This was my favorite race ever! I really, really like the 10K distance because I don’t feel like I have to push so hard the whole time, which is how I feel while running a 5K.
I felt good the entire race. The running came easily. The running was fun. I never walked (except very briefly through two water stations). And I smashed my [secret] time goal of 60 minutes with a huge smile on my face.
I crossed the finish line when the clock said about 56:45. I think my chip time was a little faster [update: official time was 56:35!].
Let’s start at the beginning! I woke up with a nervous stomach, meaning there were multiple bathroom trips before I left the house at 7:00. Yeah. Luckily, I felt fine by the time Aaron and I got to Bellevue. (All the awesome photos below are by Aaron, of course!)
There were no pace groups designated in the starting corral, so I just stood near the middle-front on the right side, which I knew would be the inside of the course (thank you, bike preview). My plan was to start at an easy 10:00 pace and stick to the inside of the course with little to no weaving. (By the way, I think the latter really worked because my Nike+ said I only ran 5.95 miles!)
Once the race started, I realized there was no way I could run at 10:00. I was hitting 9:00 with ease and felt no need to slow down. The first hill came up quickly – I’d say within 0.3 of the starting line – but it wasn’t a problem. I just went up! No freakout.
The first mile marker came surprisingly quickly. I ran the first mile in exactly 9:00 and felt awesome. The second hill came up in mile 2, and it was much longer than the first one. I went up slowly and steadily, and then was really mindful not to run too hard on the downhill. I heard people hammering down the downhill behind me, and then saw them pass me, but I resisted the urge to speed up. More than anything else during this 10K, I kept telling myself, “Run your own race.”
I ran the first three miles in 27:something. I felt like I could have gone faster, but knew I’d need the energy for the remaining miles. After I passed the three-mile marker, I got really excited that I was about halfway done and that I would now be racing farther than I’ve ever raced before. I actually got pretty emotional at this point and felt such a surge of love for running.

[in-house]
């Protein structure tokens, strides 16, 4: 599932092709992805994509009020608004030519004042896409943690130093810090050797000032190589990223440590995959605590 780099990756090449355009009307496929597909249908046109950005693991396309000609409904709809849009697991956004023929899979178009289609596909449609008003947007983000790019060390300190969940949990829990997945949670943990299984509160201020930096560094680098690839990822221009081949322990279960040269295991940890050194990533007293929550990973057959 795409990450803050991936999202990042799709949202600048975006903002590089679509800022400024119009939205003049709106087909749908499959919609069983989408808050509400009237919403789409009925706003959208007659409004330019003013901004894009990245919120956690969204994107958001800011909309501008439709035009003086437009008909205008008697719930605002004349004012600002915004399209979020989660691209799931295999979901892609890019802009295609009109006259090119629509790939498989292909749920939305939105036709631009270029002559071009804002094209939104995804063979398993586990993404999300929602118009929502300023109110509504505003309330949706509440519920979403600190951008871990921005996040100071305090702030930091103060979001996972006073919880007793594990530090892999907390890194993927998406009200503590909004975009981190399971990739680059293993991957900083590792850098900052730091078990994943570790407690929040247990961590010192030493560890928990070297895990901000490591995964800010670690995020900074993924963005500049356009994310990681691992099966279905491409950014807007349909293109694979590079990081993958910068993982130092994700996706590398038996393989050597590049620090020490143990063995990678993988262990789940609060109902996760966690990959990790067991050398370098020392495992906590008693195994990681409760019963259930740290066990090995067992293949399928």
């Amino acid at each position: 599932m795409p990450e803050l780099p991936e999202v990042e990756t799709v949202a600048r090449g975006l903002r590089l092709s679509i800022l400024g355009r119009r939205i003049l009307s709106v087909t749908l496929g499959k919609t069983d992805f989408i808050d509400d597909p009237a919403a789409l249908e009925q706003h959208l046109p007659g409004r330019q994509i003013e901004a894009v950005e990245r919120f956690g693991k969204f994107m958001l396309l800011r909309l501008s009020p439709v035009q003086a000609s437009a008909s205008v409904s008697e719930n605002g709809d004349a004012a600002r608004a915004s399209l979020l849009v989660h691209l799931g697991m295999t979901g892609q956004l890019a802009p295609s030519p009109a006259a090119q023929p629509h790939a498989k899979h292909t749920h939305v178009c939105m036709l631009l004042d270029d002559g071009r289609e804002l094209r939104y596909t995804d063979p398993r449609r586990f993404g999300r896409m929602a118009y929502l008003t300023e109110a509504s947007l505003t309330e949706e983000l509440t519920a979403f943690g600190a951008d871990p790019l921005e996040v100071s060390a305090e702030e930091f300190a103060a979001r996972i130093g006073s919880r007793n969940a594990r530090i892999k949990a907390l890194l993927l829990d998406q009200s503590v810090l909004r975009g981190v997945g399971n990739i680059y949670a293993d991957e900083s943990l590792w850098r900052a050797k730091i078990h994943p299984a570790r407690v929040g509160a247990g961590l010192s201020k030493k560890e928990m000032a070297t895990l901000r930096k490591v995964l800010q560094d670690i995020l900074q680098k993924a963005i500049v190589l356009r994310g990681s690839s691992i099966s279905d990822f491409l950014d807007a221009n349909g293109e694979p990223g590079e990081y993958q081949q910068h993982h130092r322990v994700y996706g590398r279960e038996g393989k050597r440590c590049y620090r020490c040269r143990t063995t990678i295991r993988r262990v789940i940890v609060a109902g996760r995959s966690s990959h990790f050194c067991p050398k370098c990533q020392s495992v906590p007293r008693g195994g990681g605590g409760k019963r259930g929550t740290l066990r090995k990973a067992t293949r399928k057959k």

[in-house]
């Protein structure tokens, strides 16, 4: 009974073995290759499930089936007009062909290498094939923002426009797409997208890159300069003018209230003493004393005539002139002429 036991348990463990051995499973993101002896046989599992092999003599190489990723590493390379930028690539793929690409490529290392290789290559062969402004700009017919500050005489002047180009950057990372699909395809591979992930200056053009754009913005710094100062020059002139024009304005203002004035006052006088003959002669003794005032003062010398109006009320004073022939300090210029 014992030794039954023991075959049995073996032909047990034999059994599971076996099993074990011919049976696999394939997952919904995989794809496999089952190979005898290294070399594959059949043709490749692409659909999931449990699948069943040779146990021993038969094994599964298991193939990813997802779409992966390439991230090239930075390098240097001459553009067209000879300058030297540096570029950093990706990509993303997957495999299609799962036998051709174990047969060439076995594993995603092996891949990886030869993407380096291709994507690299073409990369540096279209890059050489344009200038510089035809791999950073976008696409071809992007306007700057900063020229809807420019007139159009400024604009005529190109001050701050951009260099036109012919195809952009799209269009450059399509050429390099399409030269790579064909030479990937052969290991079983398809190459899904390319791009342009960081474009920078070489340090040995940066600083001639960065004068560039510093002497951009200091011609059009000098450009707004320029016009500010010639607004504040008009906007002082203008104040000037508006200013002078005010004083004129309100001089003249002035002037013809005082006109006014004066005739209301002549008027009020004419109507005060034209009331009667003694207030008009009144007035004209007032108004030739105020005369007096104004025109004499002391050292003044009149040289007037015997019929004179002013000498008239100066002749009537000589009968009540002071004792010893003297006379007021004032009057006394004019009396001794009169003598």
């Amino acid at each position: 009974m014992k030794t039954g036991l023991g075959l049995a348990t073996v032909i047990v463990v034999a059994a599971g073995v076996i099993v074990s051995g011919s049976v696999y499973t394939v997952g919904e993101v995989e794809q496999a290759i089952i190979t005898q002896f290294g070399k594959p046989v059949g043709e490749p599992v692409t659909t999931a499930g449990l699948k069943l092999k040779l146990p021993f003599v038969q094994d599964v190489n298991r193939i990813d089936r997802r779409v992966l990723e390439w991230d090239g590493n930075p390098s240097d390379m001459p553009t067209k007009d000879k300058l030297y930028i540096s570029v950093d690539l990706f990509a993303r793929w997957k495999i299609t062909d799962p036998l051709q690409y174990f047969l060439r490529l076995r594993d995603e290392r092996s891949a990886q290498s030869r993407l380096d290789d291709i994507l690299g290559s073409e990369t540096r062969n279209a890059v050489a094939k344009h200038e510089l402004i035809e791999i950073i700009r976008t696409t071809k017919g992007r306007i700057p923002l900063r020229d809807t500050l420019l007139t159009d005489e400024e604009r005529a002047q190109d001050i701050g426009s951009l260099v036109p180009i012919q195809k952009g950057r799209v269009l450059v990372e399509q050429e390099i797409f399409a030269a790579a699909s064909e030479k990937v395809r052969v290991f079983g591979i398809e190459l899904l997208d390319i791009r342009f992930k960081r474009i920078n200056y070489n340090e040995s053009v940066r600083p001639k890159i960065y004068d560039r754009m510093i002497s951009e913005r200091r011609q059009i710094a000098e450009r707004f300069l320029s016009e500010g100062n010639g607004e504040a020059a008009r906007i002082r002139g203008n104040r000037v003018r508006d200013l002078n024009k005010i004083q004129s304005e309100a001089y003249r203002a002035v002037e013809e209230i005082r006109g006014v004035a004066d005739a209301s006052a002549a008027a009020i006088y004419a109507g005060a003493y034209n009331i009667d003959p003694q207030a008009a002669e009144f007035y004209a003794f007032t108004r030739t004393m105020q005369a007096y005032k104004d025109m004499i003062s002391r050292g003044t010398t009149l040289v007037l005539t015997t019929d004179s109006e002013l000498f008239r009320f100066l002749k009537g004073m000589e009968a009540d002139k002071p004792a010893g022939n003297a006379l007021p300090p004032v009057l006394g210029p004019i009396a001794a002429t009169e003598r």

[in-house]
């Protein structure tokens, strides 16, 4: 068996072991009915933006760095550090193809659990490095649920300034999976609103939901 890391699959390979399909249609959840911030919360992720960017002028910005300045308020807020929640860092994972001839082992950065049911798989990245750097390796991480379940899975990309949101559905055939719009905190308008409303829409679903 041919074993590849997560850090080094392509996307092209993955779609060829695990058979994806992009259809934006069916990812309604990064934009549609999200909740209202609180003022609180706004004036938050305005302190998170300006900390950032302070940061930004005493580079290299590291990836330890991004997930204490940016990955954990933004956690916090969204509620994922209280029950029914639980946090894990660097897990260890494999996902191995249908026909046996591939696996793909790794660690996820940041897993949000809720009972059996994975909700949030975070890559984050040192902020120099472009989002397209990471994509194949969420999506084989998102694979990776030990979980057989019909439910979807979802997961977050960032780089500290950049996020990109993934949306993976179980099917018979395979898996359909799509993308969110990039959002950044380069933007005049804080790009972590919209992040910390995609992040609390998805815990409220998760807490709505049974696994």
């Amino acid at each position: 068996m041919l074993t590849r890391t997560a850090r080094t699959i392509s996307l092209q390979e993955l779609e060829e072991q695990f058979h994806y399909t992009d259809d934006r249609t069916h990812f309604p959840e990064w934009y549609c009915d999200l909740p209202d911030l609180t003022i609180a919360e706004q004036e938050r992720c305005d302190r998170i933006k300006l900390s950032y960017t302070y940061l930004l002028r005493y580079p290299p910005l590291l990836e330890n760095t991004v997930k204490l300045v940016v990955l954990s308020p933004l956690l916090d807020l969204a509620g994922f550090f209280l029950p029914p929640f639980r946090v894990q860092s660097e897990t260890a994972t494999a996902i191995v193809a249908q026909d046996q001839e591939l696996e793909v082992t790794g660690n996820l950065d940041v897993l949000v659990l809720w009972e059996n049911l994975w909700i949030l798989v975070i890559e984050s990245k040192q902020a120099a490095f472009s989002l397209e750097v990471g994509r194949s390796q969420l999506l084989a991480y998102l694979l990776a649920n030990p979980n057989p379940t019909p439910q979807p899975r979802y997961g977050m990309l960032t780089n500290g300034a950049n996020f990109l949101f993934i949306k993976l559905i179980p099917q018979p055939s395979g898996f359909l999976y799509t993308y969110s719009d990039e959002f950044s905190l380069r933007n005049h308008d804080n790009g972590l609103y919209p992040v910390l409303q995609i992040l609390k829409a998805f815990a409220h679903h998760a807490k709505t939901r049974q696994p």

Aaron and his mom, Greta, had driven to about the 3.5 mile point and were waiting to cheer me on and take pictures. I had never had people I know there to cheer me on in the middle of a race before, and it was such a boost!! Hence why I look extremely happy in these photos…
The four-mile marker was the last one that seemed to come quickly. I hit that at 37:something. At this point, I knew I could break 60 minutes if I didn’t fall apart, so I tried to stay around a 9:30 pace.
I must have missed the five-mile marker, because the next one I saw was the two-mile marker for the 5K route. I took that to mean there was only a mile left, so I sped up big-time. The 10K runners also ran into the last of the 5K walkers at this point, so there were quite a few people to dodge.
It seemed to take forever until I saw the six-mile marker, and then forever to run the last 0.2 miles! The last bit was on a hill (mean!), and then it turned to the left to reach the finish line.
I saw Aaron and Greta waiting just past the finish line and gave it all I had. I was so happy to be done and so proud of myself for meeting my race goals and even exceeding my expectations.
Side note: Around mile 5, before I started pushing hard, I felt like I could run miles and miles more. This gives me more confidence for my 15K in May and half-marathon in June!
And my annoying shin pain was never a problem in this race – even now, only my knees hurt a little from nearly an hour’s worth of impact. I think taking four days off to rest, then doing only 3-milers, then taking two more rest days right before the race did the trick!
Of course, all your support helped me believe I could run this race in the first place, and I’m so grateful for all your nice comments, encouragement and American Cancer Society donations. I got some thumbs-up from other runners for the back of my t-shirt during the race, too! (I’m sure they were equally enamored of the front, too, Abel!)
Thanks again, you guys, for everything.